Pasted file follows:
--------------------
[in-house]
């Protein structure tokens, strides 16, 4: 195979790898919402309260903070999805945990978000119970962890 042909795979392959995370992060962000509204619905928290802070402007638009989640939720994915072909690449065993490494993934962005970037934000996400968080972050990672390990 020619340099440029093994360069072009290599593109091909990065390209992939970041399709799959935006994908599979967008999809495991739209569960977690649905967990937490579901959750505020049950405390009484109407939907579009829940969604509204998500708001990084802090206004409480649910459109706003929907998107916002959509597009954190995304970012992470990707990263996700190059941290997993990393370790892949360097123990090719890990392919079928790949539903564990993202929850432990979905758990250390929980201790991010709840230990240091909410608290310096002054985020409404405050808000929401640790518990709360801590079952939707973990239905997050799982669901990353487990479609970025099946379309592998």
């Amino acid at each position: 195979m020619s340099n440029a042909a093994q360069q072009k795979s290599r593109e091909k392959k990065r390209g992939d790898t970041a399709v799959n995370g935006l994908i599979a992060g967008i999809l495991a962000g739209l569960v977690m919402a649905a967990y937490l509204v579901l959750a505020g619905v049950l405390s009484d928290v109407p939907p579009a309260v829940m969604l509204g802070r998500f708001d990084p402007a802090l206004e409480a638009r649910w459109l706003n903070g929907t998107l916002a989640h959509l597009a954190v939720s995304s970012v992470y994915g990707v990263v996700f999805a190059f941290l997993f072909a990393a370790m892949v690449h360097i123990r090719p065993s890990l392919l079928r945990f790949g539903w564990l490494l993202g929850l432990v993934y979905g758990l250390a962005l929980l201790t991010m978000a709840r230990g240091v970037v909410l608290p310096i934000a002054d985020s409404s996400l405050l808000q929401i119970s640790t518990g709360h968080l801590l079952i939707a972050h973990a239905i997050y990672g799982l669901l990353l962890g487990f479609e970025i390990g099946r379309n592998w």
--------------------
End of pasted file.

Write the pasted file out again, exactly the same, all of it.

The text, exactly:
[in-house]
């Protein structure tokens, strides 16, 4: 195979790898919402309260903070999805945990978000119970962890 042909795979392959995370992060962000509204619905928290802070402007638009989640939720994915072909690449065993490494993934962005970037934000996400968080972050990672390990 020619340099440029093994360069072009290599593109091909990065390209992939970041399709799959935006994908599979967008999809495991739209569960977690649905967990937490579901959750505020049950405390009484109407939907579009829940969604509204998500708001990084802090206004409480649910459109706003929907998107916002959509597009954190995304970012992470990707990263996700190059941290997993990393370790892949360097123990090719890990392919079928790949539903564990993202929850432990979905758990250390929980201790991010709840230990240091909410608290310096002054985020409404405050808000929401640790518990709360801590079952939707973990239905997050799982669901990353487990479609970025099946379309592998």
């Amino acid at each position: 195979m020619s340099n440029a042909a093994q360069q072009k795979s290599r593109e091909k392959k990065r390209g992939d790898t970041a399709v799959n995370g935006l994908i599979a992060g967008i999809l495991a962000g739209l569960v977690m919402a649905a967990y937490l509204v579901l959750a505020g619905v049950l405390s009484d928290v109407p939907p579009a309260v829940m969604l509204g802070r998500f708001d990084p402007a802090l206004e409480a638009r649910w459109l706003n903070g929907t998107l916002a989640h959509l597009a954190v939720s995304s970012v992470y994915g990707v990263v996700f999805a190059f941290l997993f072909a990393a370790m892949v690449h360097i123990r090719p065993s890990l392919l079928r945990f790949g539903w564990l490494l993202g929850l432990v993934y979905g758990l250390a962005l929980l201790t991010m978000a709840r230990g240091v970037v909410l608290p310096i934000a002054d985020s409404s996400l405050l808000q929401i119970s640790t518990g709360h968080l801590l079952i939707a972050h973990a239905i997050y990672g799982l669901l990353l962890g487990f479609e970025i390990g099946r379309n592998w």